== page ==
Section 9(10) of the Valuation Act 2001 (as amended) provides that the Commissioner of Valuation is independent in the performance of his functions, and decisions with regard to the selection of rating authority areas for revaluation is his sole prerogative and the statute does not accord me, as Minister, any role in this regard. The Commissioner has responsibility under the Valuation Acts 2001 to 2015 to maintain a valuation list for each local authority, of all commercial properties in that local authority area, which is used to calculate the rates due from individual ratepayers.
The Valuation Office is currently engaged in a national revaluation programme, the immediate objective of which is to ensure that the revaluation of all rating authority areas is conducted across the country, as soon as possible, and on a phased basis. This is a welcome and positive development which is long overdue and on which considerable progress has been made in recent years.
The purpose of revaluation is to bring more equity, fairness and transparency into the local authority rating system and to distribute the commercial rates liability across businesses more equitably, based on modern circumstances. Following revaluation there is a much closer and uniform relationship between contemporary rental values of property and the commercial rates liability of properties. In essence, the exercise aims to ensure that each ratepayer bears a fair share of the business rates burden relative to the modern rental value of the property that they occupy.
The national revaluation programme currently underway is a very significant undertaking and involves the valuation of some 150,000 commercial rateable properties. Completing the first revaluation since the middle of the 19th century and getting properties in every Local Authority area onto the 5-10 year cycle of revaluations provided for in the legislation represents a sea-change for the rateable valuation system. I am informed by the Commissioner of Valuation that the first revaluation of rateable commercial and industrial properties has already been completed in the Carlow, Dun Laoghaire-Rathdown, Kildare, Kilkenny, Laois, Leitrim, Longford, Offaly, Roscommon, Sligo, South Dublin and Westmeath County Council, and Dublin City Council, Waterford City and County Council and Limerick City and County Council, rating authority areas.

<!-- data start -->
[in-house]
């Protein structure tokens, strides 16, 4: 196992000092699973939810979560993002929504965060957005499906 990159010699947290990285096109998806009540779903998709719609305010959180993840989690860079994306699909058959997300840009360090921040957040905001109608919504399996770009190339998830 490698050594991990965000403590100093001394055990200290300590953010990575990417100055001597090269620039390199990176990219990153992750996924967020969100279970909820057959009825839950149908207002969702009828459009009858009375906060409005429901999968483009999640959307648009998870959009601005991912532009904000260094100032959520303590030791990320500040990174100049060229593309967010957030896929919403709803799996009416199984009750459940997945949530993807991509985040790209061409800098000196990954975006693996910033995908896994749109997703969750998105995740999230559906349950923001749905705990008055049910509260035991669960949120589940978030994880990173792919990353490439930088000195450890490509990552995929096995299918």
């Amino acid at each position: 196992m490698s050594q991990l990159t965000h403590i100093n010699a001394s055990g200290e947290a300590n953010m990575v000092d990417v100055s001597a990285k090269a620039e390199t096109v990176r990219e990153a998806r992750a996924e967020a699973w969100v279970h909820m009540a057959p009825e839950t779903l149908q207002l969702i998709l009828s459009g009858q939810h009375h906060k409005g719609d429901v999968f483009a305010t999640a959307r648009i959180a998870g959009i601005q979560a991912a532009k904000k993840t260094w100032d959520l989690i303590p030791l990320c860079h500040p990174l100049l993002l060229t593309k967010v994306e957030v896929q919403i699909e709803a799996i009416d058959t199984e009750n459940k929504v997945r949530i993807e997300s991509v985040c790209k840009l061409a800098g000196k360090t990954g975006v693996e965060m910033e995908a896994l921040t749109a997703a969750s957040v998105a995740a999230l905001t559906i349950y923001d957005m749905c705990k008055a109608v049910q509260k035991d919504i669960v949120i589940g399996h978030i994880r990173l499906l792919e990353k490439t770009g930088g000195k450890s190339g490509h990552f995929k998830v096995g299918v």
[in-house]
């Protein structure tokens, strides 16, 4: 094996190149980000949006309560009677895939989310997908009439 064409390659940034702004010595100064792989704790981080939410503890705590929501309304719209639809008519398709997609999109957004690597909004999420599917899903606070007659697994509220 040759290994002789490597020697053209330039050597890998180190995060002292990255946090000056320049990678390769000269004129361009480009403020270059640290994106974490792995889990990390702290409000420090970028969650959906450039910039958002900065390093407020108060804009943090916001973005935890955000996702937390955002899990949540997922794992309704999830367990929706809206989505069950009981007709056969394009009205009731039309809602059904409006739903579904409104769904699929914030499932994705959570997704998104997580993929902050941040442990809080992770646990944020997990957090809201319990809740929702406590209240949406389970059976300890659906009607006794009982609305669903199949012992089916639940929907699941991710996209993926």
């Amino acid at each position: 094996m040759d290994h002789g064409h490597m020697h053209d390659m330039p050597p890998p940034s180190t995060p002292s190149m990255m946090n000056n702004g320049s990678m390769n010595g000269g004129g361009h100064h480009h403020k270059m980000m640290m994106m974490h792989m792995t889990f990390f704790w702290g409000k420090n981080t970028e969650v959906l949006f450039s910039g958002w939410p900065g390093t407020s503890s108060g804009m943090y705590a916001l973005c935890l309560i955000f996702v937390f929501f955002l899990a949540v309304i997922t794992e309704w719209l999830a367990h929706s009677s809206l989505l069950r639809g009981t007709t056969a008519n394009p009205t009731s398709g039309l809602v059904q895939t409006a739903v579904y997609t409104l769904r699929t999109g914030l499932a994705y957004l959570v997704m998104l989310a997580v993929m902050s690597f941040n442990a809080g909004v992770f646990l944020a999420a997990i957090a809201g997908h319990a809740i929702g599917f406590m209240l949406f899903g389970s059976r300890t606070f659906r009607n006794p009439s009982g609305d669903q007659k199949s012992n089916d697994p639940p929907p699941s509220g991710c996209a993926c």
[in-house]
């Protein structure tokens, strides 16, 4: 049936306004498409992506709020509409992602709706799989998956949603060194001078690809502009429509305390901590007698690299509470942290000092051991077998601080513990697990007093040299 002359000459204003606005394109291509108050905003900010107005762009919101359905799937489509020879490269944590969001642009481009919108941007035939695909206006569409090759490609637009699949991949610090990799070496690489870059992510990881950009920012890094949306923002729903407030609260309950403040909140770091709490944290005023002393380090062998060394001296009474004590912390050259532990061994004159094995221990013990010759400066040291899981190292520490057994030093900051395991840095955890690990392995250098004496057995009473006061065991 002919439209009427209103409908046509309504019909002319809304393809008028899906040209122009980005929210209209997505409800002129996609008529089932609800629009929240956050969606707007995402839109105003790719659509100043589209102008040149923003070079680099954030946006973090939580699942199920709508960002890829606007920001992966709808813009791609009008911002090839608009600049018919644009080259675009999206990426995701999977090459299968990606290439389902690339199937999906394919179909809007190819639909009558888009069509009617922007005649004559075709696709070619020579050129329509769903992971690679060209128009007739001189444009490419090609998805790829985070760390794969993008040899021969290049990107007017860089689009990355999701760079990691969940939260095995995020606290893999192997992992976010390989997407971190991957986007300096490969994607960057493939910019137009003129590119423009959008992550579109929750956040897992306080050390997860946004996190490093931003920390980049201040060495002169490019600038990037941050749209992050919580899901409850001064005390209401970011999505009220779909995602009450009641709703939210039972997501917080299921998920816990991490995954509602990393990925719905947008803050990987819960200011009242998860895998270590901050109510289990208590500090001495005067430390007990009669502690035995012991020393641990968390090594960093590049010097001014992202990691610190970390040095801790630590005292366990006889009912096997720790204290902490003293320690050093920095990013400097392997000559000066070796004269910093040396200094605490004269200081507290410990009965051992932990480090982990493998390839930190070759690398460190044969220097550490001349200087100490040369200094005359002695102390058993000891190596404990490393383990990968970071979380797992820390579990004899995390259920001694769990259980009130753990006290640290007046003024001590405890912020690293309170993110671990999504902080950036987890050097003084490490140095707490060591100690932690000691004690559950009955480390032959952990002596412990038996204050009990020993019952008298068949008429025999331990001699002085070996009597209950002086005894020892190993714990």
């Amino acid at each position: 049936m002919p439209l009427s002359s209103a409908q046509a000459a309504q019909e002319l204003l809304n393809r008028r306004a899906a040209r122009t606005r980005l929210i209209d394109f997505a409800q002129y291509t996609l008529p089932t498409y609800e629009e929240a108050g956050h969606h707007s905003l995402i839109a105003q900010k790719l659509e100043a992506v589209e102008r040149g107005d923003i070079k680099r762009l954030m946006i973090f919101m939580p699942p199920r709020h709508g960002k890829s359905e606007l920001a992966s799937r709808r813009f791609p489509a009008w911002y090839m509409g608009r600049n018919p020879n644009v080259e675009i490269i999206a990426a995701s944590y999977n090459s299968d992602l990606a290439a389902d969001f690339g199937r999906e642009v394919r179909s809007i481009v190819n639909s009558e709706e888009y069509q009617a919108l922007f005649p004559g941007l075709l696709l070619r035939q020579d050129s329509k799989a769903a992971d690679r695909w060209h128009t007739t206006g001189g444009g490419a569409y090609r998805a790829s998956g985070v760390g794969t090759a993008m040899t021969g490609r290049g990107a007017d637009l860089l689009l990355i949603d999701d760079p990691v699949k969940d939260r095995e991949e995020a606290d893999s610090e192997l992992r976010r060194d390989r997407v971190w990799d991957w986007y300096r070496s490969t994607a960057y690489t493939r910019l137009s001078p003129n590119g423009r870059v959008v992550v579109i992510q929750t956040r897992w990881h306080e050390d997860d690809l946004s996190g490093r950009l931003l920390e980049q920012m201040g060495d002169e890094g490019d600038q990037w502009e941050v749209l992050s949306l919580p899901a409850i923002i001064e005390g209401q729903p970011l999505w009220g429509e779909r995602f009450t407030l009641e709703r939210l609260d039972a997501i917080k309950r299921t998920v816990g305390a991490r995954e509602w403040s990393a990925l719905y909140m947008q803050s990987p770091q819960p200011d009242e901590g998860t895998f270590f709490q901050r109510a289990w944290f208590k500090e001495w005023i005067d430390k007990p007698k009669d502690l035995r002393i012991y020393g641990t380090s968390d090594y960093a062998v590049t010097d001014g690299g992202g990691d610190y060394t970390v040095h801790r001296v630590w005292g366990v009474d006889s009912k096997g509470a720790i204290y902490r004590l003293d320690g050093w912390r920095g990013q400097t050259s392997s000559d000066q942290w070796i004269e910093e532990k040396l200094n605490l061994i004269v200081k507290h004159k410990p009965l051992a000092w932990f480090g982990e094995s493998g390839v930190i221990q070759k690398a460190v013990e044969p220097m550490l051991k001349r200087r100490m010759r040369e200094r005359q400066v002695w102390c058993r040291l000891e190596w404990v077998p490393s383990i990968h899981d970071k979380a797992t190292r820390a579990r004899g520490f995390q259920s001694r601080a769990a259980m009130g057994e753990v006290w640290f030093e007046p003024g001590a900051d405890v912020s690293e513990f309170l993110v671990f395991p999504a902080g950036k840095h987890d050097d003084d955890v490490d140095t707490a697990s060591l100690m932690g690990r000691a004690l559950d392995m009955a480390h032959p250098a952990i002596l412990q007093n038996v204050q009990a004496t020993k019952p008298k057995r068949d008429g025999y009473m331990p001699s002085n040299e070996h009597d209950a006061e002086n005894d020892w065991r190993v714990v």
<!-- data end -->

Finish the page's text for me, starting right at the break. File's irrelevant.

I am pleased to confirm that significant progress has been made and the programme has established a momentum which is now being built upon as the current phase of work known as “Reval 2019” is well underway and scheduled to conclude by September 2019. This phase of the overall national programme covers the following counties - Cavan, Louth, Meath, Monaghan, Tipperary, Wexford and Wicklow rating authority areas. The Fingal County Council rating authority area is also undergoing a second revaluation in 2019, having initially been the subject of a revaluation in 2009. The new valuations for the eight areas undergoing revaluation will be published on 17 September 2019, and become effective for rates purposes from 2020 onwards.
As previously mentioned, the legislation accords solely to the Commissioner the function of selecting counties for the various phases of revaluation to be conducted nationwide and, in this regard, I understand that the Commissioner intends to sign a Valuation Order before the end of 2019 to commence the revaluation of all rateable properties in Counties Donegal.